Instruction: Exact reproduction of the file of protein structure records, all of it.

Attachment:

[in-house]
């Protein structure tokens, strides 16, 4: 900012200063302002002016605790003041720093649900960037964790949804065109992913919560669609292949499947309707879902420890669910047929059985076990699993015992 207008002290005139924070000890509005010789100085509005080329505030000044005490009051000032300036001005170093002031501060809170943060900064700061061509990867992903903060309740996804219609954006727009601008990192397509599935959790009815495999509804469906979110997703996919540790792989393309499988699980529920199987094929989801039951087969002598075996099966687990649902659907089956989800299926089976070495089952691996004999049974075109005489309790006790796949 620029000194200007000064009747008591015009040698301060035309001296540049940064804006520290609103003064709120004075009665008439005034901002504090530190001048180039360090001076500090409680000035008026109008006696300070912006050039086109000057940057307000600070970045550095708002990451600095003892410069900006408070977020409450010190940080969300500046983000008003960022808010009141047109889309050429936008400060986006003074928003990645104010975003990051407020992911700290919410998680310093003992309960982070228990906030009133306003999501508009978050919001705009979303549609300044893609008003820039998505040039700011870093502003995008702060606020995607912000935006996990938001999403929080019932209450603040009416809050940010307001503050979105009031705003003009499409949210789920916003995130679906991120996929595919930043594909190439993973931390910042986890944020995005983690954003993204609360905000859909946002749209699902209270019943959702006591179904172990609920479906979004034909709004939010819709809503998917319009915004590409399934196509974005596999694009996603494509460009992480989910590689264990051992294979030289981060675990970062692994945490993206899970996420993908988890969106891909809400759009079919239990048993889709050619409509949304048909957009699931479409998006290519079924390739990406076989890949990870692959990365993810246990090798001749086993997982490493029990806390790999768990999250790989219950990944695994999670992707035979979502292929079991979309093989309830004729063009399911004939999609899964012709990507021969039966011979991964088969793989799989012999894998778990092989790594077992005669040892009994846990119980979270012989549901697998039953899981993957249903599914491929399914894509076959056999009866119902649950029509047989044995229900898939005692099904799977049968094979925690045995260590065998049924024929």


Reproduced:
[in-house]
């Protein structure tokens, strides 16, 4: 900012200063302002002016605790003041720093649900960037964790949804065109992913919560669609292949499947309707879902420890669910047929059985076990699993015992 207008002290005139924070000890509005010789100085509005080329505030000044005490009051000032300036001005170093002031501060809170943060900064700061061509990867992903903060309740996804219609954006727009601008990192397509599935959790009815495999509804469906979110997703996919540790792989393309499988699980529920199987094929989801039951087969002598075996099966687990649902659907089956989800299926089976070495089952691996004999049974075109005489309790006790796949 620029000194200007000064009747008591015009040698301060035309001296540049940064804006520290609103003064709120004075009665008439005034901002504090530190001048180039360090001076500090409680000035008026109008006696300070912006050039086109000057940057307000600070970045550095708002990451600095003892410069900006408070977020409450010190940080969300500046983000008003960022808010009141047109889309050429936008400060986006003074928003990645104010975003990051407020992911700290919410998680310093003992309960982070228990906030009133306003999501508009978050919001705009979303549609300044893609008003820039998505040039700011870093502003995008702060606020995607912000935006996990938001999403929080019932209450603040009416809050940010307001503050979105009031705003003009499409949210789920916003995130679906991120996929595919930043594909190439993973931390910042986890944020995005983690954003993204609360905000859909946002749209699902209270019943959702006591179904172990609920479906979004034909709004939010819709809503998917319009915004590409399934196509974005596999694009996603494509460009992480989910590689264990051992294979030289981060675990970062692994945490993206899970996420993908988890969106891909809400759009079919239990048993889709050619409509949304048909957009699931479409998006290519079924390739990406076989890949990870692959990365993810246990090798001749086993997982490493029990806390790999768990999250790989219950990944695994999670992707035979979502292929079991979309093989309830004729063009399911004939999609899964012709990507021969039966011979991964088969793989799989012999894998778990092989790594077992005669040892009994846990119980979270012989549901697998039953899981993957249903599914491929399914894509076959056999009866119902649950029509047989044995229900898939005692099904799977049968094979925690045995260590065998049924024929």